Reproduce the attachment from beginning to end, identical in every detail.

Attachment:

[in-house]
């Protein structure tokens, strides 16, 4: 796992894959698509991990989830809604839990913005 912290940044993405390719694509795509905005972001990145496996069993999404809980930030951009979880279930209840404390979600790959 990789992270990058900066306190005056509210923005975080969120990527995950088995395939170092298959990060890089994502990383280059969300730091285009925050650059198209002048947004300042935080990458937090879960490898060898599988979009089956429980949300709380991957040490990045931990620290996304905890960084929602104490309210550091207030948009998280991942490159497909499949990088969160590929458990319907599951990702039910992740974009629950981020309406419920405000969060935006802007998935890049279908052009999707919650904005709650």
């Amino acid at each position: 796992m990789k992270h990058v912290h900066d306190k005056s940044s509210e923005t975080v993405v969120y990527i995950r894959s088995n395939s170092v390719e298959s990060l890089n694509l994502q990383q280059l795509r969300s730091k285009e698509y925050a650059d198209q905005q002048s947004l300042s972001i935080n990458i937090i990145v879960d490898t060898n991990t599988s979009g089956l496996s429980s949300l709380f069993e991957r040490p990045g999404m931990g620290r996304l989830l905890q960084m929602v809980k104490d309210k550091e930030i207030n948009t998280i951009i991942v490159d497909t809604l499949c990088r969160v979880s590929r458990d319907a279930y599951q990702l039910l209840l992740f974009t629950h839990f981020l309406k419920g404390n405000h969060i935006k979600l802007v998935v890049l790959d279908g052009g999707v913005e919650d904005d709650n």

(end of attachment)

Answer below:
[in-house]
């Protein structure tokens, strides 16, 4: 796992894959698509991990989830809604839990913005 912290940044993405390719694509795509905005972001990145496996069993999404809980930030951009979880279930209840404390979600790959 990789992270990058900066306190005056509210923005975080969120990527995950088995395939170092298959990060890089994502990383280059969300730091285009925050650059198209002048947004300042935080990458937090879960490898060898599988979009089956429980949300709380991957040490990045931990620290996304905890960084929602104490309210550091207030948009998280991942490159497909499949990088969160590929458990319907599951990702039910992740974009629950981020309406419920405000969060935006802007998935890049279908052009999707919650904005709650």
């Amino acid at each position: 796992m990789k992270h990058v912290h900066d306190k005056s940044s509210e923005t975080v993405v969120y990527i995950r894959s088995n395939s170092v390719e298959s990060l890089n694509l994502q990383q280059l795509r969300s730091k285009e698509y925050a650059d198209q905005q002048s947004l300042s972001i935080n990458i937090i990145v879960d490898t060898n991990t599988s979009g089956l496996s429980s949300l709380f069993e991957r040490p990045g999404m931990g620290r996304l989830l905890q960084m929602v809980k104490d309210k550091e930030i207030n948009t998280i951009i991942v490159d497909t809604l499949c990088r969160v979880s590929r458990d319907a279930y599951q990702l039910l209840l992740f974009t629950h839990f981020l309406k419920g404390n405000h969060i935006k979600l802007v998935v890049l790959d279908g052009g999707v913005e919650d904005d709650n």